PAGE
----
Fast track land programme still haunting Zimbabwe govt

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3 mins read

Moses Ziyambi

Masvingo—The  ghost of Zimbabwe’s fast track land reform programme has come back to haunt the government after losing a US$125 million lawsuit against the German-owned Border Timbers Limited company.

The ruling, which was handed down in England last Friday, will see Zimbabwe’s assets in the United Kingdom go under the hammer should the government refuse or fail to pay the money.

During the land reform programme that started in 2000 and displaced more than 4,000 white farmers, the government of Zimbabwe compulsorily seized farms and property owned by Border Timbers Ltd in violation of the Bilateral Investment Promotion and Protection Agreement between Zimbabwe and Germany in 1995.

In terms of the agreement, farms owned by Germans were protected from seizure under Zimbabwe’s land reform programme.

This contractual breach led to Border Timbers approaching the International Centre for Settlement of Investment Disputes (ICSID) in 2010 to seek redress.

Border Timbers was looking to get a settlement of US$345 million but the ICSID granted a US$125 million back in 2015.

Zimbabwe applied to get the arbitral award annulled by ICSID through a procedure provided for by the ICSID Convention. The application was dismissed in 2018.

The government failed to make any payment and in 2021, Border Timbers successfully applied to the High Court in England to register the arbitration award so that it could be recognized and enforced in the same way as a High Court order in England.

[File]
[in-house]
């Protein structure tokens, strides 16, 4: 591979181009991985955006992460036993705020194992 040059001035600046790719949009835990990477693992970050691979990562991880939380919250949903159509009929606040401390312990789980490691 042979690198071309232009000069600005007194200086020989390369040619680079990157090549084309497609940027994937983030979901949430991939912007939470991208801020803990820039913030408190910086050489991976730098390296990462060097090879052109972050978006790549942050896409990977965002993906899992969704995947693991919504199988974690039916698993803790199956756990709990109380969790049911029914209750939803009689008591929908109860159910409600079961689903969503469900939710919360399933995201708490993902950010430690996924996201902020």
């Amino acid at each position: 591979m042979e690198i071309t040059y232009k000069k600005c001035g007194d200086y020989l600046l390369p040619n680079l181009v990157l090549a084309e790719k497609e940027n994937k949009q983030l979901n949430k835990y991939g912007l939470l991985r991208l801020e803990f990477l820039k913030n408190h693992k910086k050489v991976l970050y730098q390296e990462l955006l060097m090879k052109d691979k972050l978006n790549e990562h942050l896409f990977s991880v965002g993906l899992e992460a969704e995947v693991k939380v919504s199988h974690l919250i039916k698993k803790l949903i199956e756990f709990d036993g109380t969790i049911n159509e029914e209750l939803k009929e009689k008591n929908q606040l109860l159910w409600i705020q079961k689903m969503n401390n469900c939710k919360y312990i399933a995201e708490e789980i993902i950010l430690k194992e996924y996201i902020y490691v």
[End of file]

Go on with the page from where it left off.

The practical effect of the registration is that assets belonging to the government of Zimbabwe can be seized and sold in execution to pay the US$125 million owed to Border Timbers Ltd.

Upon being served with the registration order, Zimbabwe applied to the High Court in England in July 2022 to try and set aside the registration order on the grounds that Zimbabwe was immune from the jurisdiction of UK courts by virtue of England’s State Immunity Act.

Zimbabwe’s application was dismissed by the English High Court on January 19, 2024.

The government of Zimbabwe maintains it still has legal options on the table over the dispute.

“Having said that the court still went on to grant us leave to appeal, something which we are still considering because we were still within time to appeal with that so there is no victory to record. Saying so is a misrepresentation of the facts,” said Attorney General Virginia Mabhiza.

The Zimbabwean government is yet to compensate thousands of displaced former commercial farmers for improvements on designated farms from which they were evicted.